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Volume 22 No. 31
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One year in, Al-Jazeera’s beIN Sport ready to focus on growth

John Ourand
Fox Sports 1 launched over the weekend as a sports channel set up to disrupt the status quo.

One year ago, it was another new sports channel that some, including me, thought could bring big changes to the sports media business, albeit on a much smaller scale than Fox Sports 1.

The Al-Jazeera-owned beIN Sport and its sister channel beIN Sport en Español officially turned 1 last Thursday. Amid the hubbub of Fox Sports 1’s launch, I thought it was a good time to check in on its progress.

At its launch last August, I thought beIN would be more of a disruptive force over its first year than it was. It already had outbid GolTV for rights to the top soccer leagues in France, Italy and Spain. Plus, it picked up rights to all away U.S. men’s national soccer qualifying matches.

Many thought it would be a player in the bid to win U.S. rights to the English Premier League, which NBC won last October, but it wasn’t.

One of the channel’s top executives told me that he was satisfied that beIN has met its goals so far. The first year was about establishing itself. Now, the channel is focused on growth.

BeIN will try to jump-start growth with new print and digital ads.
“We are exactly where we expected to be one year into the venture,” said Antonio Briceno, deputy managing director, beIN Sport. “We need to grow in many ways.”

To jump-start that growth, beIN is starting a digital and print marketing campaign this week to improve brand recognition with consumers. One print ad has a picture of the Statue of Liberty holding up a yellow card alongside ad copy that says: “beIN Sport: America’s International Sports Network.” Ads will run in major national dailies and select soccer trades.

The marketing campaign comes the same week that Al-Jazeera is launching its U.S. news channel.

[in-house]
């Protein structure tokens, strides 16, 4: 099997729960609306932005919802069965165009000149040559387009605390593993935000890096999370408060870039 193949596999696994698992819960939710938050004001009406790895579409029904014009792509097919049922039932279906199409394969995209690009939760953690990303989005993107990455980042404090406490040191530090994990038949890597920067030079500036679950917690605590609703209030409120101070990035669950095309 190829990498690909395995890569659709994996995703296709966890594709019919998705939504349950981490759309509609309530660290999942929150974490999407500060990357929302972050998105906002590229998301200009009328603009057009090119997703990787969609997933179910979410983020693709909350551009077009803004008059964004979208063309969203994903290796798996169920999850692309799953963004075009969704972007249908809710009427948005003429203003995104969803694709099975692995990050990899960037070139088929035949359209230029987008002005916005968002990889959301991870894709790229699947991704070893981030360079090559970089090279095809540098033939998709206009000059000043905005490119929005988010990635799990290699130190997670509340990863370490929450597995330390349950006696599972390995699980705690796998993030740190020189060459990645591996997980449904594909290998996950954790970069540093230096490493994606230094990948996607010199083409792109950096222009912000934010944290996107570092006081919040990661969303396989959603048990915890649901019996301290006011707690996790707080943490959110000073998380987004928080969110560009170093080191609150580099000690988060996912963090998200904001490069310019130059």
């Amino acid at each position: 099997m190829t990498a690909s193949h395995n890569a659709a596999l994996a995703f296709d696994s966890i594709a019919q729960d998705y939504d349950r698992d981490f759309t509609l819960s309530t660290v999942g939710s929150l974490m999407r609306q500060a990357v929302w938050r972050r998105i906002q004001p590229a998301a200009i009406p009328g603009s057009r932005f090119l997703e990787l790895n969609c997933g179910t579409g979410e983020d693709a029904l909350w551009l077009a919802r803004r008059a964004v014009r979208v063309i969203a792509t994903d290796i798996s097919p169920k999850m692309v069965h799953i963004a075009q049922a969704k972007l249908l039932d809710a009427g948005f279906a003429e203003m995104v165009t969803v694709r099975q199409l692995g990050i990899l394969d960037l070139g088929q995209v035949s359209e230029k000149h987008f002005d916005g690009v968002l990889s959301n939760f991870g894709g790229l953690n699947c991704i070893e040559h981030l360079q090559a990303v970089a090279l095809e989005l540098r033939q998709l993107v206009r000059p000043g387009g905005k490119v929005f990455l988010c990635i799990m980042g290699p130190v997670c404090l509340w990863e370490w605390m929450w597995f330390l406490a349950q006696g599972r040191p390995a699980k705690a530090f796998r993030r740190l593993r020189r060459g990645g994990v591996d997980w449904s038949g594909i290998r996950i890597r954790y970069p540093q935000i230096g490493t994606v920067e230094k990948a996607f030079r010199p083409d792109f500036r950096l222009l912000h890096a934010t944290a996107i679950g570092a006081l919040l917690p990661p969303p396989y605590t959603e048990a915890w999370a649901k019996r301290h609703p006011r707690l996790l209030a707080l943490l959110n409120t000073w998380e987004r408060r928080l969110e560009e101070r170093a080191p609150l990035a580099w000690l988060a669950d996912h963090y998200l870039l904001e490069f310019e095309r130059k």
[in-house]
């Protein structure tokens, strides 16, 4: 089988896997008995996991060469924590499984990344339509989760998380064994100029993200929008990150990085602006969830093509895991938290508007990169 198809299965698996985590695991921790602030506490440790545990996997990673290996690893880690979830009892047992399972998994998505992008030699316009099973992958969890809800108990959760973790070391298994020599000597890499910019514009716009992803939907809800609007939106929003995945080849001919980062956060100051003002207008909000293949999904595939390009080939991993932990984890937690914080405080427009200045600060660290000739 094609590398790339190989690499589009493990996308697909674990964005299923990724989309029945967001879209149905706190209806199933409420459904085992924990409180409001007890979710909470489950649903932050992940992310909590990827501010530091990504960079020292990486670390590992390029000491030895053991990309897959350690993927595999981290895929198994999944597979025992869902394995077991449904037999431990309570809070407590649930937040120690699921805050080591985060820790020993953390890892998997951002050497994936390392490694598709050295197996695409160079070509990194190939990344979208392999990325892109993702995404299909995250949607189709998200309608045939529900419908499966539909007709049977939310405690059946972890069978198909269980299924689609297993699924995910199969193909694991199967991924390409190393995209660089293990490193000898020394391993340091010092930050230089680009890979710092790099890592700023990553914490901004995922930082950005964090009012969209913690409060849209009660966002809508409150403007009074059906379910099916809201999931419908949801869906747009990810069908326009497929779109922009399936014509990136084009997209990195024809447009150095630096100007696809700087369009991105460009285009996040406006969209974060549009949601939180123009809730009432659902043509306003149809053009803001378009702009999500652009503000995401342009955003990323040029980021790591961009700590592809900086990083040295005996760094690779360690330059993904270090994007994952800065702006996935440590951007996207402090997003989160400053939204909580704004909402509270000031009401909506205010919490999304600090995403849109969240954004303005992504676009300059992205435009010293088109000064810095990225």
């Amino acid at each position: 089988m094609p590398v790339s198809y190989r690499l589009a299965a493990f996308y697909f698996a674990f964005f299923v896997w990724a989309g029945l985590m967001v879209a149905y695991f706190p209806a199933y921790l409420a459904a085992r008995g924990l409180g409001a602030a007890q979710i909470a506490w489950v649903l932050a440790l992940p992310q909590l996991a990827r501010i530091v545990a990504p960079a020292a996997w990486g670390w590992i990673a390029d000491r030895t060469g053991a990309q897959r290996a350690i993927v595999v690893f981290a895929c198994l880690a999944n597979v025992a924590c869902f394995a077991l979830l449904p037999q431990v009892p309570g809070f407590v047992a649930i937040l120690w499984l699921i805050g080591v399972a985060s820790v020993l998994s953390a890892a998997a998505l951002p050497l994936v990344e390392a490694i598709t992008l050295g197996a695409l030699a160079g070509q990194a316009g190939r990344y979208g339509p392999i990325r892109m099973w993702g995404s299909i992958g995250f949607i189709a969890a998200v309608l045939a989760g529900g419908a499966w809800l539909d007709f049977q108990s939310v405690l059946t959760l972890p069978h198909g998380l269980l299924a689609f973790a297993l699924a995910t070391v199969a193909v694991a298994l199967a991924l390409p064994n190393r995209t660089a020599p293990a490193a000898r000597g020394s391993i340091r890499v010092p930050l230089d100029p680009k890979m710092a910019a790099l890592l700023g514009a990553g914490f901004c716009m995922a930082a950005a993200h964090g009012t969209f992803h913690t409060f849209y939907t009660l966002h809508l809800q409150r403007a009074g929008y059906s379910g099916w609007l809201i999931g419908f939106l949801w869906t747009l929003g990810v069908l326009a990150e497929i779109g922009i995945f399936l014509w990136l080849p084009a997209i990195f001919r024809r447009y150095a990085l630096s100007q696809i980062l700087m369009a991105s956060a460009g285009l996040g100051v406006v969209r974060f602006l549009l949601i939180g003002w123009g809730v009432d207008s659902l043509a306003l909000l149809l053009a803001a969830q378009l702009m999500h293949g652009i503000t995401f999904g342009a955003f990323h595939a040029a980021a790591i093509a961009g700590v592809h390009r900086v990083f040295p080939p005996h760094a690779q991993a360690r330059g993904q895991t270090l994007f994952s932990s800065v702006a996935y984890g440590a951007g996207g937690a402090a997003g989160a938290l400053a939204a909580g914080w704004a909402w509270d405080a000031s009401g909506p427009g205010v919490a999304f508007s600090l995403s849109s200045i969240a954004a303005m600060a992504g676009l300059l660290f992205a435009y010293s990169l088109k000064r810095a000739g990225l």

The focus on growth will start with distribution. Because the network is not Nielsen-rated, it’s hard to say how many homes the channel is in. It has deals with many of the big distributors, including Comcast, DirecTV, Dish Network, Time Warner Cable and Verizon, but some deals put beIN’s two channels on sports tiers, which aren’t well-distributed.

To help it with distribution, beIN plans to expand its TV Everywhere streaming service, beIN Sport Play. Last week, Verizon and Dish Network rolled out the service, which can stream up to seven live games at the same time.

“This is what we have planned from the beginning,” Briceno said. “We view beIN Sport Play as a complement to our total offering, where we are able to show a lot of the overflow product that we have.”

On the programming side, beIN had an uneven year. For a smaller network, its programming lineup is formidable. It has rights to some of the world’s biggest soccer leagues, like La Liga in Spain, Serie A in Italy and Ligue 1 in France. But the few beIN productions that I’ve seen have been surprisingly less than polished. I’ve watched the channel a handful of times in the past year, typically when it carries U.S. soccer World Cup qualifiers.

For a U.S.-Jamaica game in June, beIN’s pregame and postgame production was marred by technical problems and production glitches that you wouldn’t expect to see from an established TV network.

Briceno acknowledged some problems but stressed the big picture. “We’re a new channel. We don’t say we’re perfect. We have room to improve,” he said. “The truth of the matter is that those matches were never available before, or they were on a pay-per-view basis. We are the first network to transmit those matches in HD and we made a tremendous financial effort to have that coverage from places that are hard to reach, like Jamaica.”

Briceno outlined plans to improve programming, from adding to the original programs it offers in prime time to bringing in more high-profile talent.

BeIN will start to highlight some of the popular teams (like Barcelona and Real Madrid) and stars (like Cristiano Ronaldo and Lionel Messi) that are on its air. This can be achieved on a show it has on both networks called “The Locker Room,” to focus on Mexican players for its Hispanic channel and U.S. athletes who play overseas on its English-language channel.

“The only goal that we have this year that is really important for us is that we want the American audience, regardless of whether they are Hispanic or general-market people, to come to beIN Sport as a destination for anything that is related to any of the properties that we have exclusively,” Briceno said.

John Ourand can be reached at Follow him on Twitter @Ourand_SBJ.